Subject: Re: proprietary -- a truism
From: hecker@netscape.com (Frank Hecker)
Date: Mon, 12 Apr 1999 00:21:09 -0400

Russell Nelson wrote:
> [ This should be obvious, but I feel like writing about it. Yes, Tim,
>   I know I have two chapters that need editing, and more to write for
>   the end of this month, but a guy needs a break, eh?  -russ ]

Thanks for putting this together; obvious though it may be, nevertheless
it's a very good way to think about the issues involved.

> I think it's almost a truism that a free software business has to keep
> something proprietary.  Unless you keep something proprietary, you
> have nothing to sell.

I was about to quibble a bit with your use of the word "proprietary"
here, but then I checked the dictionary (Webster's Seventh New
Collegiate Dictionary" in my case).  "Proprietary" implies to many
people that something is unique to a particular vendor and cannot be
sold by anyone else, as for example only Microsoft can sell Windows or
authorize others to do so.  This is indeed one possible definition
("made and marketed by one having the exclusive right to manufacture and
sell"), but in this case I believe you also intended (and, if so, I
agree with your use of) the more general definition "of, relating to, or
characteristic of a proprietor".

In other words, any free software business has certain attributes and
can do certain things that are uniquely associated with itself.  Even
when others can do the same sort of thing (like billing for time or
selling physical copies), nevertheless the FSB controls its own
"instantiations" of that thing; e.g., a CD produced by CheapBytes is
sold under terms ultimately dictated by CheapBytes alone; ditto for a
manual produced by O'Reilly, or a Quake episode created by Id Software.

However it might clarify your list to categorize the items and
attributes according to _how_ inherently unique they are to a particular
vendor or, more technically, whether they are fungible or not relative
to similar items and attributes associated with other vendors.  (Another
good dictionary item: "fungible: of such a kind or nature that one
specimen or part may be used in place of another speciman or equal part
in the satisfaction of an obligation".  I didn't realize before looking
it up that "fungible" has the same root as "function"; a less
highfaluting term would be "functionally equivalent".)

As a first cut, physical copies (3) are quite fungible, people's time
(2) is also fungible but less so (depending on personal skill and
expertise relative to the task at hand).  Reputation (1) and "some of
your software" (4) are not fungible, the former by nature and the latter
as a consequence of laws relating to intellectual property and
contracts; given the context of your discussion, documentation (5),
datasets (6), and hardware (7) are also assumed to be not fungible.

> Proprietary things:
>  1) Reputation.
>  2) People's time.
>  3) Physical copies.
>  4) Some of your software.
>  5) Documentation.
>  6) Datasets.
>  7) Hardware.

I would add at least the following additional two items:

8) Influence.  As I think I mentioned way back when on this list, a FSB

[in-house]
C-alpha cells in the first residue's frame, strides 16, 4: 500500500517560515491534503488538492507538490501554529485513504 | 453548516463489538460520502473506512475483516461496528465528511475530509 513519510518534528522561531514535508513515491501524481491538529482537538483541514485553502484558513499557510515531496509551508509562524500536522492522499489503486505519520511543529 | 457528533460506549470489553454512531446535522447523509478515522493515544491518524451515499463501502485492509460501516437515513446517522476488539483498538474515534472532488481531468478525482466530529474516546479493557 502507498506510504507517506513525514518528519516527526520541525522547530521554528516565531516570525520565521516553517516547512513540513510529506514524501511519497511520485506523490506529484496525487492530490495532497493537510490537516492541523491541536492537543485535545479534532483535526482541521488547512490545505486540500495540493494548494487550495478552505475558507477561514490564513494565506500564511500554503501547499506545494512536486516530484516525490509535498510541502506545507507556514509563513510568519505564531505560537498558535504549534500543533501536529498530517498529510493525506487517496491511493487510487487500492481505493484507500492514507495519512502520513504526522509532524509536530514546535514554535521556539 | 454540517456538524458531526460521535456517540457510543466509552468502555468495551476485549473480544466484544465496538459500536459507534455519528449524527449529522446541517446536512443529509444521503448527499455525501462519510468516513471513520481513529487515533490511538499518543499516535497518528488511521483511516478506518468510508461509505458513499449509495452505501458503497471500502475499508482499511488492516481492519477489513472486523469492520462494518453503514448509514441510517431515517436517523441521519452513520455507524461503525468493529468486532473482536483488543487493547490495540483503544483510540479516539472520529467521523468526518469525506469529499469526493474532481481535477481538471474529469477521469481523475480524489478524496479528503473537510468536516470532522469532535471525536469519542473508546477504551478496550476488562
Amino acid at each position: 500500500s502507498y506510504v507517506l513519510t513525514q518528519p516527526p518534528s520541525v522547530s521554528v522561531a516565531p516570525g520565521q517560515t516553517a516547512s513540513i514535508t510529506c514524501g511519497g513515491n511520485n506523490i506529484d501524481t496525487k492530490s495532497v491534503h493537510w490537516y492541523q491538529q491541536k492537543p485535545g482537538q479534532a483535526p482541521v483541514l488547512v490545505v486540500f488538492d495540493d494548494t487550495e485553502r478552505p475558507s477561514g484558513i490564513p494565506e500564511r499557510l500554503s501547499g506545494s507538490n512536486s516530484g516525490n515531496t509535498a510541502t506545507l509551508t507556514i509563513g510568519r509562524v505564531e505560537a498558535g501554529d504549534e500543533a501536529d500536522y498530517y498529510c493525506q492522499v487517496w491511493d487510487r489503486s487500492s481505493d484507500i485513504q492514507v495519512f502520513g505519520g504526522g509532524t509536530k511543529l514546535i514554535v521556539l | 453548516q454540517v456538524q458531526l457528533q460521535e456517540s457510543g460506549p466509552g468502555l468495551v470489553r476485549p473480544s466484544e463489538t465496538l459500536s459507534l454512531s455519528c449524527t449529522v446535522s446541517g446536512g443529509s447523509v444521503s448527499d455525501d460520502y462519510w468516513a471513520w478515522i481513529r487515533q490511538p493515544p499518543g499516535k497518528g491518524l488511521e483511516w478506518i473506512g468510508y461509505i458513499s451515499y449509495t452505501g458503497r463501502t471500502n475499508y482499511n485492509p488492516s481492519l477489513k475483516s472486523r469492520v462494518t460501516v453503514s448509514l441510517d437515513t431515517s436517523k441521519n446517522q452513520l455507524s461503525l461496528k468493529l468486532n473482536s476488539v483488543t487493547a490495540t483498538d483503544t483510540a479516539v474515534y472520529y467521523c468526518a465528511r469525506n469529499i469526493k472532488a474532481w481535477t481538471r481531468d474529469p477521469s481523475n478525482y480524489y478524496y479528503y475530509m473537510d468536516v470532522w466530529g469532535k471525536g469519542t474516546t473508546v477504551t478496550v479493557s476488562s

could charge customers fees to in essence represent the customers'
interests relating to development of a libre software product.  To be
more specific, if a free software business exerts great influence over
the development of a particular libre software product (typically
because the FSB employs many, most, or even all of the core developers
of that product), then a customer may be motivated to pay the FSB to
ensure that the customer's interests are reflected in the future
evolution of the software.

I think that this is at least part of what's going on when companies
invest in Linux distribution vendors like Red Hat: those investors are
at least to some degree buying some influence over the future direction
of Linux -- not so much that they want to "hijack" Linux for their own
purposes, but more that they want their interests to be taken into
consideration and not to be ignored.  (This is analogous to why
companies pay political lobbyists: much if not most lobbying is done not
to promote legislation favorable to the company, but rather to prevent
the passage of legislation harmful to the company.)

Influence is different from people's time (2) because the amount paid
may have no direct relation to the time spent and because all actual or
potential FSBs are not equal in the amount of influence they can exert. 
It is also different from reputation (1) because it comes into play in
different contexts; for example, a Linux distribution vendor may have a
well-known and respected brand name (reputation) enabling it to more
effectively sell to consumers, but they may have little influence over
the evolution of the Linux kernel and associated software, and thus
could not charge "influence fees" to parties interested in having Linux
evolve in a particular way.

9) Experiences.  Goaded by Stig, I am actually reading the book
"Experience Economy" (which I cited in an email to him).  Its central
premise is that companies can build into their business models the idea
of providing experiences, over and above any goods and services they
provide, and people will pay for the experience in isolation or in
association with a good or service.  This is again different from
reputation (1): For example, the experience of seeing the Disney
production of "The Lion King" has value for me that I might pay for,
independent of the fact that it is provided under Disney's brand.

I don't have time right now to speculate on whether (or how) experiences
in this sense might be incorporated into a free software business model,
but I wouldn't bet against the possibility.

Frank
-- 
Frank Hecker            Work: http://people.netscape.com/hecker/
hecker@netscape.com     Home: http://www.hecker.org/